Look at Digitalfire and see the DFAC test, which is about drying stresses, but can also reveal the presence of soluble materials in a clay. Egyptian Paste and other self glazing ceramics also come to mind, as they exploit this mechanism as part of the making process. If this is indeed happening, you may have seen yourself the occasional buildup of a light dust (almost looks like white mold) around the rims of your pieces, which seems easily brushed away. Actually these are small salt crystal structures, which are effectively the soluble material resolidifying. Those of us who recycle clay on plaster bats will surely have seen this.

 

If this is indeed your problem, you need to go through your raw materials and see which of them contains things which might become soluble over time. If (when?) you find them, try eliminating them and see if that helps.

 

Hope this helps you resolve your issues. Good luck!

Share this post


Link to post
Share on other sites

Could be Babs, but even so, what really needs to be explained is why these bubbles are appearing on the rim and not elsewhere. That is what I was focused on above.

 

Then again, I could be totally wrong...

Share this post


Link to post
Share on other sites

carolross, the amount of colorant seems VERY excessive.  you can talk to the technician at mason stain co and get some ideas from him.

 

i use lots of slips and have never used more than 10 percent of anything and that is pinks.  blue is a very strong colorant and you should be able to test how little to use by simply trying various percentages a little increase at a time.  since this happens on edges, make several test plates, just make discs with a round cookie cutter and push them into a shallow bowl. separate the clay from the bowl with saran wrap or a similar thing.

 

start with 1/2 % cobalt or mazerine blue stain or whatever colorant you are using.  increase the percentage by 1/2 each time until you get to the point the problem happens.  you will be surprised by how little makes the correct color.

Share this post


Link to post
Share on other sites

I want to update this thread - everyone has been so generous sharing ideas and possible fixes! I still have some tests to run, but I'm hopeful... First, I have to say - Curt, when I read your post about soluble materials, I was ready to hide under the bed! The phrase "when/if you isolate", well it made me really think about crawling under that bed! 😱 LOL I just stayed on my feet and kept working, though.

 

The last glaze firing I did revealed some interesting things... In the kiln, fired at medium speed to ^6, were a couple of mugs and a couple of small plates - made with the clay body I've been using, with Amaco underglazes and Amaco clear glaze. These pieces fired without any bubbles or residue along the edge. Also included was a blue slipped & sgaffito'd platter with Mayco glaze brushed on. And a 15" birdbath once-fired with carved Mayco Stroke & Coat glaze (I've had good results with this method but it does leave areas unglazed and isn't suitable for too many pieces). Also one small flower pot & saucer.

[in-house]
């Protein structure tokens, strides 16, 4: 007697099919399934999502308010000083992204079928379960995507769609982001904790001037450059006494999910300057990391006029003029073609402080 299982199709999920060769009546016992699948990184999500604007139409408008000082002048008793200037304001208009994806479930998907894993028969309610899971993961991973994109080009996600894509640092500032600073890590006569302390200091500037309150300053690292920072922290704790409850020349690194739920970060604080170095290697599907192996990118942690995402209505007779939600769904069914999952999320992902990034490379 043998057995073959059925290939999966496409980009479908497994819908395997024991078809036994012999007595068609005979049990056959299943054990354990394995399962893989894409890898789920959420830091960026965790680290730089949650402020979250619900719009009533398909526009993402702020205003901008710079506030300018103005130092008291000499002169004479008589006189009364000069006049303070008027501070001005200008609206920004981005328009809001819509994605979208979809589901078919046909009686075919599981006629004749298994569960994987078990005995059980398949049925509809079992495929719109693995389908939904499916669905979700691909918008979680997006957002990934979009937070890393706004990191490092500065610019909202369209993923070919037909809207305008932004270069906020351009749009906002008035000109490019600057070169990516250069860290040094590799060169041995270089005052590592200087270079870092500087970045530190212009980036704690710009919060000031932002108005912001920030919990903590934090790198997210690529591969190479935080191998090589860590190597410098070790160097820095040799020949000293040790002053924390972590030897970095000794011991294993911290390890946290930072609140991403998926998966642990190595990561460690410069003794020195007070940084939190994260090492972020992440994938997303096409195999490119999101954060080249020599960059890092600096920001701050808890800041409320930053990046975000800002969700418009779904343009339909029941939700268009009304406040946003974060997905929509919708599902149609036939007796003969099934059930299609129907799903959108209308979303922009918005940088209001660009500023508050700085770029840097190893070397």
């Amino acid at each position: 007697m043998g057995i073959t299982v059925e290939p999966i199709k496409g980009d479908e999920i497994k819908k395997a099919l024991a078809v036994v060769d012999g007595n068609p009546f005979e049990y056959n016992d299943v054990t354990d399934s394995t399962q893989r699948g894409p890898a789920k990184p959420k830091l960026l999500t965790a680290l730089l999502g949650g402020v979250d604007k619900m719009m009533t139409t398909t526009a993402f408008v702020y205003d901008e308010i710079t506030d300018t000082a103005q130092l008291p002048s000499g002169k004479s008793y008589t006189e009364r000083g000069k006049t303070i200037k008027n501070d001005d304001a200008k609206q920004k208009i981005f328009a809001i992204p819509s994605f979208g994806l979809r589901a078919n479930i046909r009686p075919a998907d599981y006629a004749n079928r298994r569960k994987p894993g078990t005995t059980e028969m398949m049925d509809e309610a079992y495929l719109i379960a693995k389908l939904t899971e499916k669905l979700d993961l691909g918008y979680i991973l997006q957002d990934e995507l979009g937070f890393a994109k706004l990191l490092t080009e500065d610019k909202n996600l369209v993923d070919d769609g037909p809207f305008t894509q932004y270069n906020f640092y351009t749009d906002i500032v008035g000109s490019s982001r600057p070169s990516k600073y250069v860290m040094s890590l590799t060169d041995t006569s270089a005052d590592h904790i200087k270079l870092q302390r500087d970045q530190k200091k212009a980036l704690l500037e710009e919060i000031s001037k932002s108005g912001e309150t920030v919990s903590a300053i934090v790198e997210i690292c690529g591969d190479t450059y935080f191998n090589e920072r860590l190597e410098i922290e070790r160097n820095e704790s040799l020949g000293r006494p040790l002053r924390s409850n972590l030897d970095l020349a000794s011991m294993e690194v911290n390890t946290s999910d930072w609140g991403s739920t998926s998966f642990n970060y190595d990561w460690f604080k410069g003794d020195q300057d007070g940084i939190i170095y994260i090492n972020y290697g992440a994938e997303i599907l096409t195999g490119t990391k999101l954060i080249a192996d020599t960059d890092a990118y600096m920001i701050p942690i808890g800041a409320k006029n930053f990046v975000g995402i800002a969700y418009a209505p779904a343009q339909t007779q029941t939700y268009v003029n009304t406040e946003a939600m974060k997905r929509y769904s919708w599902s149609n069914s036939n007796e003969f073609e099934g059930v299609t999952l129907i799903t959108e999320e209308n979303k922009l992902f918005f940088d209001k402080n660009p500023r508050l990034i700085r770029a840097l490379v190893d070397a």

Here are the results:

1. the platter bubbled all around the rim. It had clay body slip and Mayco glaze, 3 coats brushed on (not the Amaco I've been using).

2. The birdbath bubbled in several places, not exactly on the rim, but where the rim curves into the bowl and I'd left a 1/2 gap between colors. This was the Stroke & Coat glaze which had been perfect till this firing. :((

3. The flower pot also developed bubbles at the upper rim - Mayco underglazes and Amaco clear glaze.

 

So, I'm absolutely not a science person ( could you guess?) but what I'm pretty sure that the Flint Hills clay body was the only thing these pieces had in common. So, back to you, Curt - I think I may have isolated the soluble material!! Everybody touch wood now, please! I have a couple bags of Laguna 609 and (would it be asking too much if, after you touch wood, you cross your fingers?) I'm going to start testing. The problem of course is that the pieces with bubbles seemed to be random - usually the platters and larger pieces, but also on mugs, plates, flower pots - all intermittently.

 

So I think it's a firing at a time to see if it was the clay - but after feeling so bummed out earlier this week, I'm once again optimistic about finding that solution! So, if you see huge flaws in my scientific method, be gentle, please, when you explain how I've proved nothing!😳 Thanks everyone! I'll report back later...

Share this post


Link to post
Share on other sites

Join the conversation

You can post now and register later. If you have an account, sign in now to post with your account.

Guest
Reply to this topic...

×   Pasted as rich text.   Paste as plain text instead

  Only 75 emoji are allowed.

×   Your link has been automatically embedded.   Display as a link instead

×   Your previous content has been restored.   Clear editor

×   You cannot paste images directly. Upload or insert images from URL.

Sign in to follow this  

×
×
  • Create New...

Important Information

By using this site, you agree to our Terms of Use.